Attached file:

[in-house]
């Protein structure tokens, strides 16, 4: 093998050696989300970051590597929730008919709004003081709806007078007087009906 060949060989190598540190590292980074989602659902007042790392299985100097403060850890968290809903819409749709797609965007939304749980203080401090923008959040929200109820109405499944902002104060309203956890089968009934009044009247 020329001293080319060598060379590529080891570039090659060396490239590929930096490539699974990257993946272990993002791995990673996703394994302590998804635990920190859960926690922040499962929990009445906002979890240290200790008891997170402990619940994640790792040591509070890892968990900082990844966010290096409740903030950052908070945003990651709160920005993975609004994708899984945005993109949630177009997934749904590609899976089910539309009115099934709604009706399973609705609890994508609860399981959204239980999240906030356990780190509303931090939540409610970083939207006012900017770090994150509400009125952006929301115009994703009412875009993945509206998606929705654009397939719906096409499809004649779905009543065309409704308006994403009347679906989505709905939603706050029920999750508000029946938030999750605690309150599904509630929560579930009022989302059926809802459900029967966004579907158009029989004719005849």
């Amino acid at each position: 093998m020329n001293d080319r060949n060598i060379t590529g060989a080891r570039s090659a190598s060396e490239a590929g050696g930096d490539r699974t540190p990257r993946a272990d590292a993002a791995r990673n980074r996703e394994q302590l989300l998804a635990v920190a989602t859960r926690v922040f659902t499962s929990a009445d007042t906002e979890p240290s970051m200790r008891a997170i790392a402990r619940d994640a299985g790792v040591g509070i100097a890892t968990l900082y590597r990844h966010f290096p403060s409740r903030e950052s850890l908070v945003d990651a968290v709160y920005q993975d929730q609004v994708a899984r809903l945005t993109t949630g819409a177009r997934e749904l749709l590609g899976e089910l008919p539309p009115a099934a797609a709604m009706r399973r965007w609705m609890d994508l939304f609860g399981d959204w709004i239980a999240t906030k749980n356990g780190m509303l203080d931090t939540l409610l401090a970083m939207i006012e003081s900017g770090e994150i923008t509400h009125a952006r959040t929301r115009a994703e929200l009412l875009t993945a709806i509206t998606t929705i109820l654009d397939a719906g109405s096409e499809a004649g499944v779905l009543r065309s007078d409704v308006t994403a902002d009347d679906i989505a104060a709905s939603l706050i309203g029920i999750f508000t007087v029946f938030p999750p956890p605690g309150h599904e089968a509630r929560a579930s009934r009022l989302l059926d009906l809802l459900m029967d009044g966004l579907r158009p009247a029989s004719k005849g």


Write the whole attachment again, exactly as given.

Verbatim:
[in-house]
């Protein structure tokens, strides 16, 4: 093998050696989300970051590597929730008919709004003081709806007078007087009906 060949060989190598540190590292980074989602659902007042790392299985100097403060850890968290809903819409749709797609965007939304749980203080401090923008959040929200109820109405499944902002104060309203956890089968009934009044009247 020329001293080319060598060379590529080891570039090659060396490239590929930096490539699974990257993946272990993002791995990673996703394994302590998804635990920190859960926690922040499962929990009445906002979890240290200790008891997170402990619940994640790792040591509070890892968990900082990844966010290096409740903030950052908070945003990651709160920005993975609004994708899984945005993109949630177009997934749904590609899976089910539309009115099934709604009706399973609705609890994508609860399981959204239980999240906030356990780190509303931090939540409610970083939207006012900017770090994150509400009125952006929301115009994703009412875009993945509206998606929705654009397939719906096409499809004649779905009543065309409704308006994403009347679906989505709905939603706050029920999750508000029946938030999750605690309150599904509630929560579930009022989302059926809802459900029967966004579907158009029989004719005849």
């Amino acid at each position: 093998m020329n001293d080319r060949n060598i060379t590529g060989a080891r570039s090659a190598s060396e490239a590929g050696g930096d490539r699974t540190p990257r993946a272990d590292a993002a791995r990673n980074r996703e394994q302590l989300l998804a635990v920190a989602t859960r926690v922040f659902t499962s929990a009445d007042t906002e979890p240290s970051m200790r008891a997170i790392a402990r619940d994640a299985g790792v040591g509070i100097a890892t968990l900082y590597r990844h966010f290096p403060s409740r903030e950052s850890l908070v945003d990651a968290v709160y920005q993975d929730q609004v994708a899984r809903l945005t993109t949630g819409a177009r997934e749904l749709l590609g899976e089910l008919p539309p009115a099934a797609a709604m009706r399973r965007w609705m609890d994508l939304f609860g399981d959204w709004i239980a999240t906030k749980n356990g780190m509303l203080d931090t939540l409610l401090a970083m939207i006012e003081s900017g770090e994150i923008t509400h009125a952006r959040t929301r115009a994703e929200l009412l875009t993945a709806i509206t998606t929705i109820l654009d397939a719906g109405s096409e499809a004649g499944v779905l009543r065309s007078d409704v308006t994403a902002d009347d679906i989505a104060a709905s939603l706050i309203g029920i999750f508000t007087v029946f938030p999750p956890p605690g309150h599904e089968a509630r929560a579930s009934r009022l989302l059926d009906l809802l459900m029967d009044g966004l579907r158009p009247a029989s004719k005849g």